Stats today: 130 seedlings, 12 gallons sap, 1/3 tray of microgreen sprouts, 0 mushrooms (we had technical difficulties and will be starting the mushrooms over this weekend).

I’ve read several books in the past few years.  One was `Michael Pollan’s The Omnivore’s Dilemma. If you haven’t read it and are interested in finding out the answer to, “What am I eating?”, then you should pick it up.  That’s a sincere question. I, for a while, wanted to live in denial. I knew animals were killed for my meal, I knew my food probably had cancerous spray on it and that a zillion hands touched it on its way over miles and miles to my table. If you don’t think about it – it is easier to swallow.

While in the bookstore a few years ago, I picked up The Omnivore’s Dilemma. I wasn’t looking for it at all, but the title caught my eye. “I have a dilemma? What is it?” The author takes us through several meals – one meal is from industrial farming where corn is the main ingredient. -either fed to the animals, fed to me in the form of corn syrup (which I find it fascinating now there are advertisements about, “What’s wrong with it? Corn syrup is fine in moderation”) or processed into chemicals. This part of the book really caught my attention. Cows don’t normally eat corn as part of their diets. I know when I eat corn, a lot of it doesn’t get processed by my body and becomes waste (sorry, icky, tried to make that as non-icky as possible). I know we had to switch Daisy’s food to “low residue” food because the other food she was eating made her vomit. A lot. Also, what is corn really, but starch/sugar. Nothing there but filler, really and it was the first ingredient in her food.

Pollan takes us through a few other meals – an Organic Meal, but one that is deceiving – big store organic. The organic salad you’re eating is wrapped in plastic, then put in a plastic box and shipped all the way across the country in a refrigerated truck powered by petroleum. Ooh, you’re saving the world!! (My words, not Pollan’s.) I will admit, we do buy these greens at our grocery store, but everything we’re doing, everything we’re documenting, is to enable us to not do that anymore.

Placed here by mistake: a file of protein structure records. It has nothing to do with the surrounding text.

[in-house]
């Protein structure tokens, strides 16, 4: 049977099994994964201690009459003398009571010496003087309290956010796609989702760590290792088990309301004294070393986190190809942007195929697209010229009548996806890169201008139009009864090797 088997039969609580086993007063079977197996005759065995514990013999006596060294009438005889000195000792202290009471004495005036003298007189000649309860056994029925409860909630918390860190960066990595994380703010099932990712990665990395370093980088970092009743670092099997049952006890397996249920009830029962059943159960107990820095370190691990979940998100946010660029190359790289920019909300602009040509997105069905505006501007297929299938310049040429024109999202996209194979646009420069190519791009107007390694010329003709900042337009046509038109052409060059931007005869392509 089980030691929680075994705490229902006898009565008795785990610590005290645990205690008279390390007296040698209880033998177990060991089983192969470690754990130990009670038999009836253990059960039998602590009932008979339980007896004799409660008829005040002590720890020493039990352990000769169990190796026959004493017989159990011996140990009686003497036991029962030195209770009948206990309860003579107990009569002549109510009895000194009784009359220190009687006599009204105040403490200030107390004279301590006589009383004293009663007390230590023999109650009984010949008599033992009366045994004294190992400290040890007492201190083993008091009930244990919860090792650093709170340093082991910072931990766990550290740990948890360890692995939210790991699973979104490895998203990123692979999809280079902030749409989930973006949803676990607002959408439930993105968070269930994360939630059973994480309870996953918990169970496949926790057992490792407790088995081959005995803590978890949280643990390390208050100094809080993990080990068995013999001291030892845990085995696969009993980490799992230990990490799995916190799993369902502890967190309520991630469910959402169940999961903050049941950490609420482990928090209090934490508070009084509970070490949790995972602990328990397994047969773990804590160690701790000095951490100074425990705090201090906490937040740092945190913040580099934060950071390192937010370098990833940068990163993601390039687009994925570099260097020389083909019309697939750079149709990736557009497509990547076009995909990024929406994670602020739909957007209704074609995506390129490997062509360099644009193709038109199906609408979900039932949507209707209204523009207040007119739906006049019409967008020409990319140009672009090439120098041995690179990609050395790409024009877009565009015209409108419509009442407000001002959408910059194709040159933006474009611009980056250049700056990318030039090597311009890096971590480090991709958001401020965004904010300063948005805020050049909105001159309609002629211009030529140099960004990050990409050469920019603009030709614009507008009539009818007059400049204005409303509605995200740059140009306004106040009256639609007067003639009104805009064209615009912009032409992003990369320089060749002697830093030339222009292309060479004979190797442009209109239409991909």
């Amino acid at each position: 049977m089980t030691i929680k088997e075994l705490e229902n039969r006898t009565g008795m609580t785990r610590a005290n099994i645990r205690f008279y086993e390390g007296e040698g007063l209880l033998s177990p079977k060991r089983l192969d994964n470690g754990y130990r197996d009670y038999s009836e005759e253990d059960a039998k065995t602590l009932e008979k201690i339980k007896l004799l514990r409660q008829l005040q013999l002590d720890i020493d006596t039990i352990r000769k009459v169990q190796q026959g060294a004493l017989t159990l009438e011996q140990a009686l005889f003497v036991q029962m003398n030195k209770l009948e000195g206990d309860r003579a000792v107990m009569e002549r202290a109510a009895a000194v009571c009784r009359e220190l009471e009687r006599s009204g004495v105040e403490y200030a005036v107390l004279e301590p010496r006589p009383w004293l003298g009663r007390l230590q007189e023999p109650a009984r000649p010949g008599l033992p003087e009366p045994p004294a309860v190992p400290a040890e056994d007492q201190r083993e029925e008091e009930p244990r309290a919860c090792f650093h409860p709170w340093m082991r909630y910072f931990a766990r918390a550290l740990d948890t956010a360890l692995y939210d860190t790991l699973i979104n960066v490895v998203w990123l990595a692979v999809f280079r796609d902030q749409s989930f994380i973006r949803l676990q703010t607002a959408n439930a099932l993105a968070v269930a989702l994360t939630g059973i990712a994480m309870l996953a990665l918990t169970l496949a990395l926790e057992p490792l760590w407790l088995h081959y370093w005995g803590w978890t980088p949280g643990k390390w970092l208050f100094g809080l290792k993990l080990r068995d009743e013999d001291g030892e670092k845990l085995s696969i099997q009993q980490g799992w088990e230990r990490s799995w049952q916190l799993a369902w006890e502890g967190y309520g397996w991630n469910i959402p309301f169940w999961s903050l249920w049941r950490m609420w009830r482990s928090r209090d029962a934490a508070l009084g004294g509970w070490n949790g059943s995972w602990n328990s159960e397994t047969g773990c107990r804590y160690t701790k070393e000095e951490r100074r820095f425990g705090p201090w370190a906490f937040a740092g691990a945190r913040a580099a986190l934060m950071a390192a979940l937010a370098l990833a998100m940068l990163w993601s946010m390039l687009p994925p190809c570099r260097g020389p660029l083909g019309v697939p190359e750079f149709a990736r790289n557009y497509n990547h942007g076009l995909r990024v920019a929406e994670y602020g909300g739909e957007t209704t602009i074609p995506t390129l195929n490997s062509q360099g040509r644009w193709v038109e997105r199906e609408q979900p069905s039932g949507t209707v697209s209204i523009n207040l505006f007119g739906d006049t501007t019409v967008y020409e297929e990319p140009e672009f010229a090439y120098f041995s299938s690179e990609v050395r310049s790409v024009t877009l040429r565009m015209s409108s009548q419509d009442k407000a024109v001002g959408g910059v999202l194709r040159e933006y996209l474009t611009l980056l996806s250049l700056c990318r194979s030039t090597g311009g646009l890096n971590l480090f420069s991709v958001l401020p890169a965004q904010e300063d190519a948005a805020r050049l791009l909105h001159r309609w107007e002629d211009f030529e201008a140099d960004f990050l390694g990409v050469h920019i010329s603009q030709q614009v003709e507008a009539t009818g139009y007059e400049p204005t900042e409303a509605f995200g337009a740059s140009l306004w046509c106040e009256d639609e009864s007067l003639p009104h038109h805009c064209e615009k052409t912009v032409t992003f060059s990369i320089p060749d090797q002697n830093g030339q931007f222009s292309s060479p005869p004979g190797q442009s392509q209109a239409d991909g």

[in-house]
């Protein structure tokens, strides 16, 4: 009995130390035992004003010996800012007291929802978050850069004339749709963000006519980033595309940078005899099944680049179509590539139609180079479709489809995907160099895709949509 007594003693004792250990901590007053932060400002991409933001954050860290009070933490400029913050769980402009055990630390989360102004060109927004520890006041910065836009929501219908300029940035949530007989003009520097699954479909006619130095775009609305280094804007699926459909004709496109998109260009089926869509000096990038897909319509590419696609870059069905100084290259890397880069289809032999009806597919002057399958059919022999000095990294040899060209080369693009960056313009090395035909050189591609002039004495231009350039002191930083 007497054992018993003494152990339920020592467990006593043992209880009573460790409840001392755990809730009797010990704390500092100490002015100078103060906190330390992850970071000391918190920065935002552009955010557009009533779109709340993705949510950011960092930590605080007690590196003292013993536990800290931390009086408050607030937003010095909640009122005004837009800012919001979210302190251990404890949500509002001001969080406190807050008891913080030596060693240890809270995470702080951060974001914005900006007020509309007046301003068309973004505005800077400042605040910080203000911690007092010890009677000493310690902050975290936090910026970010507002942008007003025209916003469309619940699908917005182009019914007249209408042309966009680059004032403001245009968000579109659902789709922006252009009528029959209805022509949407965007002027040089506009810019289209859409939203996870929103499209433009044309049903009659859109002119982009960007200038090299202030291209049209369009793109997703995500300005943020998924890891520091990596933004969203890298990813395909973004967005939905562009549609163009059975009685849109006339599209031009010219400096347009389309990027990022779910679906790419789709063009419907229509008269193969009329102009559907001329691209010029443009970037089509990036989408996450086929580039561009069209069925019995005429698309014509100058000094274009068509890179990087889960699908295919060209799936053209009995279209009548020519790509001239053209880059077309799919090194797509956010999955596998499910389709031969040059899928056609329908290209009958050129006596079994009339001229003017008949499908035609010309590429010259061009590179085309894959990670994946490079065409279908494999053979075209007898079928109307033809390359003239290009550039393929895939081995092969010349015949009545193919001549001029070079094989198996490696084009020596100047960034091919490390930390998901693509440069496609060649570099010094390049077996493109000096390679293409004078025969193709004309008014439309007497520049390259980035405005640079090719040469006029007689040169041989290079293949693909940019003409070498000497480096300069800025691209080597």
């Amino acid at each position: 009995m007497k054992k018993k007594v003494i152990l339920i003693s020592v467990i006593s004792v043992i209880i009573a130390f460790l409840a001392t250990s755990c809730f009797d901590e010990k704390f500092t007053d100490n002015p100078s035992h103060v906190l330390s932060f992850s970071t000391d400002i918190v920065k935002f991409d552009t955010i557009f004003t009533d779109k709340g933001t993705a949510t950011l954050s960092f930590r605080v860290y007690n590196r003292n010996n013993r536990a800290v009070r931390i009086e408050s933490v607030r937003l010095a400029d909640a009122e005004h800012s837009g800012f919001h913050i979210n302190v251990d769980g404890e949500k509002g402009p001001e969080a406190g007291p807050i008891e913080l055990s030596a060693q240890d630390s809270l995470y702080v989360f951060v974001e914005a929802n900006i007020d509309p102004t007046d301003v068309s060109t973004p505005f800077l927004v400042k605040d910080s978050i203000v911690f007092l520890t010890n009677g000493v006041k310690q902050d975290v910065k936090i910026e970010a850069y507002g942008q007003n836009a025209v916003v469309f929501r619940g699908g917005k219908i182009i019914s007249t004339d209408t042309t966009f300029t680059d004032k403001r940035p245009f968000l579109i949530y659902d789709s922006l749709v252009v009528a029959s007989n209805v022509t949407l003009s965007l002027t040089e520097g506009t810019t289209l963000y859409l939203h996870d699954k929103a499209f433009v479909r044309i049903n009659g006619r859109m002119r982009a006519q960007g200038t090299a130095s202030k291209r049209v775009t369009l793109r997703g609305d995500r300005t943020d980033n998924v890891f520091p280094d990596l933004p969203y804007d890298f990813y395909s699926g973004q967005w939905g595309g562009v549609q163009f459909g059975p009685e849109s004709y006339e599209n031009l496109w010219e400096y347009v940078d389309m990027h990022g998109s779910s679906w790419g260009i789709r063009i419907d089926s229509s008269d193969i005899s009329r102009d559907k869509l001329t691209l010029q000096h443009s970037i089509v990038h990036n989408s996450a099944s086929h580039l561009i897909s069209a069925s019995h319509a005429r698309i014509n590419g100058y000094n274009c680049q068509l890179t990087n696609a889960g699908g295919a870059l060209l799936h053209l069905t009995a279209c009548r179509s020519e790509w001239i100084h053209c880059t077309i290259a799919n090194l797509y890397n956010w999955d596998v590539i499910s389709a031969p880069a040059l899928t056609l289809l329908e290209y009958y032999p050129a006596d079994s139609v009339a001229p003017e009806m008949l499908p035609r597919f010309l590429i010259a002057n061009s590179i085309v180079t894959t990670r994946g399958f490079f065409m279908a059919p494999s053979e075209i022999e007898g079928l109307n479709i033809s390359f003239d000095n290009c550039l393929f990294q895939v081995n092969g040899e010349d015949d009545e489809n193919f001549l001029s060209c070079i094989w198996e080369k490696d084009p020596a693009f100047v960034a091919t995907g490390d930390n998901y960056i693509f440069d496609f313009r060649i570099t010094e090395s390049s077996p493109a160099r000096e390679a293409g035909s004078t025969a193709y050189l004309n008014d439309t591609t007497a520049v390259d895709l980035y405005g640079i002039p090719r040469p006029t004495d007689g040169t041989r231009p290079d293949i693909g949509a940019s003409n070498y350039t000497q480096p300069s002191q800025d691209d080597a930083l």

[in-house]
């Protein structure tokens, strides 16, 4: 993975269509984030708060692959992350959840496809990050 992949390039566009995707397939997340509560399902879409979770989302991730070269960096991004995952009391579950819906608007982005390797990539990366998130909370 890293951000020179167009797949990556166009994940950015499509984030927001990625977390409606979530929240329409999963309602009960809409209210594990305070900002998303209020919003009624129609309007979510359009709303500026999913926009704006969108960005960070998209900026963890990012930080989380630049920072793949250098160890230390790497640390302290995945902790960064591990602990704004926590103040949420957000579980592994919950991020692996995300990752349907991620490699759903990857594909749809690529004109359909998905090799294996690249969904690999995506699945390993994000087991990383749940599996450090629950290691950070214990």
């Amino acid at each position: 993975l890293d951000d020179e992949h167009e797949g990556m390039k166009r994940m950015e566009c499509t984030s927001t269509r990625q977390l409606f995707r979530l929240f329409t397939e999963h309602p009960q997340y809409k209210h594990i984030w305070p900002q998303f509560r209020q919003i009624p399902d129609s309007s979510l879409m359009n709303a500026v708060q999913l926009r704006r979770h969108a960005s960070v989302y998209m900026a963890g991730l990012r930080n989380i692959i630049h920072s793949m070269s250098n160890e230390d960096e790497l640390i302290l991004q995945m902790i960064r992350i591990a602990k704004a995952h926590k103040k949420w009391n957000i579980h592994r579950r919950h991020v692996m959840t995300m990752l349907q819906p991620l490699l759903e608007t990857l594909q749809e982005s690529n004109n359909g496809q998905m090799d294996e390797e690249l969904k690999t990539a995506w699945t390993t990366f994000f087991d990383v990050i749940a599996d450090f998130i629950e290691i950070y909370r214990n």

The next meal was a local meal – one type of meal that has caught on recently. Eat local! Buy meat and veggies grown from local farmers using sustainable practices. We’ve been trying to do this as much as possible, going to Farmers’ Markets, buying meat from a local grower.

The final meal was one he produced himself – he hunted, gathered, grew, then cooked, baked and chewed.  When I closed the book, I felt a little lost, I guess I was looking for Pollan to spell out the conclusion – give me the, “Here’s what you’re supposed to do.” He didn’t, but that was smart of him because all I could do was think about it all and what it meant to us and how we wanted to live.

I preached the praises of this book for a while, yet, could not lend it to anyone. I was embarrassed. Here’s why.

We were obsessed with learning how to make the perfect whoopie pie at the time. In the first batch, we got the filling right, but not the cake. In the second batch,we tried a new recipe and liked the cake, but not the filling. In the third batch, we still didn’t quite get the cake right (my responsibility), yet the filling was perfect (Keith’s doing.) I have a reputation at my day job for being a good baker. There was no way I was bringing dinner-plate size whoopie pies to the office. So, we ate the failures.

One day I was reading a section of The Omnivore’s Dilemma. Page 299 to be exact, where Pollan was quoting a Canadian historian who has written social histories of American eating, “…that taste is not a true guide to what should be eaten; that one should not eat simply what one enjoys…” It was at this point that Daisy jumped on my lap, startling me so much that I shut the book.  I had been eating a whoopie pie while reading and shut it INSIDE the book.  Now you see why I can’t lend it to anyone – the very large stains on page 299 and page 300.

I laughed for a while at that story. I shared it with others because it was funny. I feel a little bit ok – we made them ourselves. Yes, they had shortening in them, and chocolate isn’t grown locally, but we saw what went into them and made the decision to eat them.

So, am I a hypocrite? Probably, but we’re going into it with eyes open. We may not go completely off the grid and I expect we will still go to the grocery store, and it really isn’t about saving the earth, although that would be nice. It is about doing it ourselves and the feeling that comes with it.

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